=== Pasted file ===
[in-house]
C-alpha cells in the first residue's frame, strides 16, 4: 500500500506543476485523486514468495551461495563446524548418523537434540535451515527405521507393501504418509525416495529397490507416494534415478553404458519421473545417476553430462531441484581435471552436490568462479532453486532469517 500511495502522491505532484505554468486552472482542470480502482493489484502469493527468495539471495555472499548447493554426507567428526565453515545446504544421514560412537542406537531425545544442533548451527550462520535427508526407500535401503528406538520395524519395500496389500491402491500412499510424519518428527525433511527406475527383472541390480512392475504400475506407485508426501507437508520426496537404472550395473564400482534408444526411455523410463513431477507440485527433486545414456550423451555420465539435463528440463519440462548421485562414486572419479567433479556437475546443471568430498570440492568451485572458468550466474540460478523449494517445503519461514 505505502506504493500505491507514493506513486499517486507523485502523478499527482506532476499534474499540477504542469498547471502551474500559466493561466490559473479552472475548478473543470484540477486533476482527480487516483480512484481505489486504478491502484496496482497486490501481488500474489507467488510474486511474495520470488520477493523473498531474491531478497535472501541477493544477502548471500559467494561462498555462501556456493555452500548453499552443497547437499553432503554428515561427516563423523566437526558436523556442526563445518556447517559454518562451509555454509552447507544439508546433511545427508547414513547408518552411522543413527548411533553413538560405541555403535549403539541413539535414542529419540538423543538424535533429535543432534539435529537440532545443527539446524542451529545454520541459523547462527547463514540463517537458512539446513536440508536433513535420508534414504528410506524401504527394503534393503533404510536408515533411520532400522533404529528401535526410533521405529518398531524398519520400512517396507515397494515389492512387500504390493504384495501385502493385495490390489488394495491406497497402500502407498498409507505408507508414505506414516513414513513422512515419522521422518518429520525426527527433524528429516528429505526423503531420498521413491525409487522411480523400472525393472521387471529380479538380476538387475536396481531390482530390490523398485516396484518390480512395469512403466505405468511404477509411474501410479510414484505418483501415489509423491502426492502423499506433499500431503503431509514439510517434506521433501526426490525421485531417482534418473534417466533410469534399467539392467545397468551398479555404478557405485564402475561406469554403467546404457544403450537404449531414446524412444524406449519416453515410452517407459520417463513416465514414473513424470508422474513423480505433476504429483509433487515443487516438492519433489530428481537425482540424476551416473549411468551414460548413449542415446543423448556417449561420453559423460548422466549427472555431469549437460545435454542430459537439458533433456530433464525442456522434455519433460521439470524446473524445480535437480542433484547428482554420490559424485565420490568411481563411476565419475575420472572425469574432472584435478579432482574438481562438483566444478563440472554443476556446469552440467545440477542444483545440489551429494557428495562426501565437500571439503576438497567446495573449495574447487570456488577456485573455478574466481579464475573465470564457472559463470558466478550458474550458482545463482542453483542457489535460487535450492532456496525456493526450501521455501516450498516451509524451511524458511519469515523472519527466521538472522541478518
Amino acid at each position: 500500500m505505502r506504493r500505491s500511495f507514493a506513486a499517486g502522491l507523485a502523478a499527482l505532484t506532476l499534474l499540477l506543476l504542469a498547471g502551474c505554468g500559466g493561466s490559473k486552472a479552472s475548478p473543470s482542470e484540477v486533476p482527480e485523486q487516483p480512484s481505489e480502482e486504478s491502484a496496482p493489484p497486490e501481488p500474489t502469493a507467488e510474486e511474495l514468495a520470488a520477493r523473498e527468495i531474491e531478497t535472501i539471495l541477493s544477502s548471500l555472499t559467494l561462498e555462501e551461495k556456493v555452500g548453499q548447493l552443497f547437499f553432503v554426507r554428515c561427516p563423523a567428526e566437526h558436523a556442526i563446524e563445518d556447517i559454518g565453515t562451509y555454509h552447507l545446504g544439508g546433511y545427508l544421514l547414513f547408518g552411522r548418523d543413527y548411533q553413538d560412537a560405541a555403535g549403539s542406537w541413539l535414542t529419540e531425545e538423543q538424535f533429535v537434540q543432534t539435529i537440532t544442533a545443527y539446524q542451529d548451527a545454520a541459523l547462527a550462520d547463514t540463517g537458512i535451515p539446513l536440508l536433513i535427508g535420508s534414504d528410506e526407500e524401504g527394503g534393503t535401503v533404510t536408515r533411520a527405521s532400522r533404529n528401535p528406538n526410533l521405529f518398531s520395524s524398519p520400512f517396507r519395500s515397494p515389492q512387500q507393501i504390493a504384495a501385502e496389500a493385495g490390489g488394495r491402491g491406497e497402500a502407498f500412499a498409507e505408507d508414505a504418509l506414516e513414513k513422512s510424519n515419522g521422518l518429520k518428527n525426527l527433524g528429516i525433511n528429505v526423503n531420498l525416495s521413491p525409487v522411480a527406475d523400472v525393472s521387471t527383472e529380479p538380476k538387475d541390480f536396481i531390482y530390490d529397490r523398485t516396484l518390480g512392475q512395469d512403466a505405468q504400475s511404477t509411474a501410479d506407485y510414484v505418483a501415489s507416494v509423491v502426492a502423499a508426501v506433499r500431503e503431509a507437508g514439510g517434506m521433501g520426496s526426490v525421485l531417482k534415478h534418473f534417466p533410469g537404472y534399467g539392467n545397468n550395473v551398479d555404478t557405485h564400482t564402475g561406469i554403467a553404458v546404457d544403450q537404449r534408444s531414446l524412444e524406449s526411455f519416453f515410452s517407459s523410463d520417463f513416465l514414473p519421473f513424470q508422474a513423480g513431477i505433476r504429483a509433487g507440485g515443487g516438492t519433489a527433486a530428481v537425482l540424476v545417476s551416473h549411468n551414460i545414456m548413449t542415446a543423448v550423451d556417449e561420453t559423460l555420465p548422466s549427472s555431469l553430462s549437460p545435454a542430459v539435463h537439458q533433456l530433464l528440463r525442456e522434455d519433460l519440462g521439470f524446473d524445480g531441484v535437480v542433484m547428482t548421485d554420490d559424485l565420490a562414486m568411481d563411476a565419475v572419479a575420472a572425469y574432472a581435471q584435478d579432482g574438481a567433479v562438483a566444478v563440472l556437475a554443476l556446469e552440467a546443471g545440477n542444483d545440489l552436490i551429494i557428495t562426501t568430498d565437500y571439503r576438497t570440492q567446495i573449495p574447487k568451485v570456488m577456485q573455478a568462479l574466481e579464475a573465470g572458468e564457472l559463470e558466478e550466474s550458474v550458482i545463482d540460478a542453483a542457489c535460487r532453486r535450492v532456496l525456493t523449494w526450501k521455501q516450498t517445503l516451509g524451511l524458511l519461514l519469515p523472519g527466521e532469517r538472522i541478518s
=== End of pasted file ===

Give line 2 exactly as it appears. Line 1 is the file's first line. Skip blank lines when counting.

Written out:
C-alpha cells in the first residue's frame, strides 16, 4: 500500500506543476485523486514468495551461495563446524548418523537434540535451515527405521507393501504418509525416495529397490507416494534415478553404458519421473545417476553430462531441484581435471552436490568462479532453486532469517 500511495502522491505532484505554468486552472482542470480502482493489484502469493527468495539471495555472499548447493554426507567428526565453515545446504544421514560412537542406537531425545544442533548451527550462520535427508526407500535401503528406538520395524519395500496389500491402491500412499510424519518428527525433511527406475527383472541390480512392475504400475506407485508426501507437508520426496537404472550395473564400482534408444526411455523410463513431477507440485527433486545414456550423451555420465539435463528440463519440462548421485562414486572419479567433479556437475546443471568430498570440492568451485572458468550466474540460478523449494517445503519461514 505505502506504493500505491507514493506513486499517486507523485502523478499527482506532476499534474499540477504542469498547471502551474500559466493561466490559473479552472475548478473543470484540477486533476482527480487516483480512484481505489486504478491502484496496482497486490501481488500474489507467488510474486511474495520470488520477493523473498531474491531478497535472501541477493544477502548471500559467494561462498555462501556456493555452500548453499552443497547437499553432503554428515561427516563423523566437526558436523556442526563445518556447517559454518562451509555454509552447507544439508546433511545427508547414513547408518552411522543413527548411533553413538560405541555403535549403539541413539535414542529419540538423543538424535533429535543432534539435529537440532545443527539446524542451529545454520541459523547462527547463514540463517537458512539446513536440508536433513535420508534414504528410506524401504527394503534393503533404510536408515533411520532400522533404529528401535526410533521405529518398531524398519520400512517396507515397494515389492512387500504390493504384495501385502493385495490390489488394495491406497497402500502407498498409507505408507508414505506414516513414513513422512515419522521422518518429520525426527527433524528429516528429505526423503531420498521413491525409487522411480523400472525393472521387471529380479538380476538387475536396481531390482530390490523398485516396484518390480512395469512403466505405468511404477509411474501410479510414484505418483501415489509423491502426492502423499506433499500431503503431509514439510517434506521433501526426490525421485531417482534418473534417466533410469534399467539392467545397468551398479555404478557405485564402475561406469554403467546404457544403450537404449531414446524412444524406449519416453515410452517407459520417463513416465514414473513424470508422474513423480505433476504429483509433487515443487516438492519433489530428481537425482540424476551416473549411468551414460548413449542415446543423448556417449561420453559423460548422466549427472555431469549437460545435454542430459537439458533433456530433464525442456522434455519433460521439470524446473524445480535437480542433484547428482554420490559424485565420490568411481563411476565419475575420472572425469574432472584435478579432482574438481562438483566444478563440472554443476556446469552440467545440477542444483545440489551429494557428495562426501565437500571439503576438497567446495573449495574447487570456488577456485573455478574466481579464475573465470564457472559463470558466478550458474550458482545463482542453483542457489535460487535450492532456496525456493526450501521455501516450498516451509524451511524458511519469515523472519527466521538472522541478518